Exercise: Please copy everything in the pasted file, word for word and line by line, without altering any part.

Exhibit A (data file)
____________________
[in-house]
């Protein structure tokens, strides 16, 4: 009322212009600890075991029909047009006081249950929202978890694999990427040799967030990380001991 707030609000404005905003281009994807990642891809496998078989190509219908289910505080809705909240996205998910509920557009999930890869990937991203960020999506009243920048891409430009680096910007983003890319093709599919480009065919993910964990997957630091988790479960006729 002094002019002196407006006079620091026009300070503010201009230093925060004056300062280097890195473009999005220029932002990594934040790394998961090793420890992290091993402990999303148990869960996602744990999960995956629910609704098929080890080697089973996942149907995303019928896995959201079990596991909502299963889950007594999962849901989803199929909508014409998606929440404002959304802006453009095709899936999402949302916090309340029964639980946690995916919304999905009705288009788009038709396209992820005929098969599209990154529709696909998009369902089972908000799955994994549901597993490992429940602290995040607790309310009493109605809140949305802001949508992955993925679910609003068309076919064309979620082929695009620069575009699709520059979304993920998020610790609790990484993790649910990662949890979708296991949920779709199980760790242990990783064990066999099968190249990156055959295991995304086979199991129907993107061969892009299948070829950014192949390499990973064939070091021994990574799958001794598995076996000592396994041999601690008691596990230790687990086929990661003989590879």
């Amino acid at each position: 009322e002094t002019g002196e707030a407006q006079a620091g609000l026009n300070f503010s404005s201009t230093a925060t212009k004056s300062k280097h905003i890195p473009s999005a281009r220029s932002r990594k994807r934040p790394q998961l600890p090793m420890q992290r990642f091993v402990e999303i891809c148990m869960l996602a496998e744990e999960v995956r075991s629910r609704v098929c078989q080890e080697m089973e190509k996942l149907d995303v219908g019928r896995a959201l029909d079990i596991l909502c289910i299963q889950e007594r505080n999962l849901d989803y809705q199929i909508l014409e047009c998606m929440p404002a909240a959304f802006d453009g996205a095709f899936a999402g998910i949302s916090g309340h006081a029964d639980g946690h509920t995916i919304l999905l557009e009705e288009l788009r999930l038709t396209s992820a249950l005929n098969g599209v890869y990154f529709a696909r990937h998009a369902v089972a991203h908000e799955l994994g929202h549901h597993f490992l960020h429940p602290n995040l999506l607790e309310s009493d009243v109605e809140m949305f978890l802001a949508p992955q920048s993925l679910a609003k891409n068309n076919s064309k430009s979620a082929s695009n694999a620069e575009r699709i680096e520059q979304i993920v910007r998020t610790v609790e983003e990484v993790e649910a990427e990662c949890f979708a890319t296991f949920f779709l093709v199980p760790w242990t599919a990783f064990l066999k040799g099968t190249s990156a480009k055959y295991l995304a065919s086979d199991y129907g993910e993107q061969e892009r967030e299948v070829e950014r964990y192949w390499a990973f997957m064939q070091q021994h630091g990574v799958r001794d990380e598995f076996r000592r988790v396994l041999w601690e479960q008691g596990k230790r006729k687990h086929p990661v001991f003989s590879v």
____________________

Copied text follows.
[in-house]
């Protein structure tokens, strides 16, 4: 009322212009600890075991029909047009006081249950929202978890694999990427040799967030990380001991 707030609000404005905003281009994807990642891809496998078989190509219908289910505080809705909240996205998910509920557009999930890869990937991203960020999506009243920048891409430009680096910007983003890319093709599919480009065919993910964990997957630091988790479960006729 002094002019002196407006006079620091026009300070503010201009230093925060004056300062280097890195473009999005220029932002990594934040790394998961090793420890992290091993402990999303148990869960996602744990999960995956629910609704098929080890080697089973996942149907995303019928896995959201079990596991909502299963889950007594999962849901989803199929909508014409998606929440404002959304802006453009095709899936999402949302916090309340029964639980946690995916919304999905009705288009788009038709396209992820005929098969599209990154529709696909998009369902089972908000799955994994549901597993490992429940602290995040607790309310009493109605809140949305802001949508992955993925679910609003068309076919064309979620082929695009620069575009699709520059979304993920998020610790609790990484993790649910990662949890979708296991949920779709199980760790242990990783064990066999099968190249990156055959295991995304086979199991129907993107061969892009299948070829950014192949390499990973064939070091021994990574799958001794598995076996000592396994041999601690008691596990230790687990086929990661003989590879």
């Amino acid at each position: 009322e002094t002019g002196e707030a407006q006079a620091g609000l026009n300070f503010s404005s201009t230093a925060t212009k004056s300062k280097h905003i890195p473009s999005a281009r220029s932002r990594k994807r934040p790394q998961l600890p090793m420890q992290r990642f091993v402990e999303i891809c148990m869960l996602a496998e744990e999960v995956r075991s629910r609704v098929c078989q080890e080697m089973e190509k996942l149907d995303v219908g019928r896995a959201l029909d079990i596991l909502c289910i299963q889950e007594r505080n999962l849901d989803y809705q199929i909508l014409e047009c998606m929440p404002a909240a959304f802006d453009g996205a095709f899936a999402g998910i949302s916090g309340h006081a029964d639980g946690h509920t995916i919304l999905l557009e009705e288009l788009r999930l038709t396209s992820a249950l005929n098969g599209v890869y990154f529709a696909r990937h998009a369902v089972a991203h908000e799955l994994g929202h549901h597993f490992l960020h429940p602290n995040l999506l607790e309310s009493d009243v109605e809140m949305f978890l802001a949508p992955q920048s993925l679910a609003k891409n068309n076919s064309k430009s979620a082929s695009n694999a620069e575009r699709i680096e520059q979304i993920v910007r998020t610790v609790e983003e990484v993790e649910a990427e990662c949890f979708a890319t296991f949920f779709l093709v199980p760790w242990t599919a990783f064990l066999k040799g099968t190249s990156a480009k055959y295991l995304a065919s086979d199991y129907g993910e993107q061969e892009r967030e299948v070829e950014r964990y192949w390499a990973f997957m064939q070091q021994h630091g990574v799958r001794d990380e598995f076996r000592r988790v396994l041999w601690e479960q008691g596990k230790r006729k687990h086929p990661v001991f003989s590879v």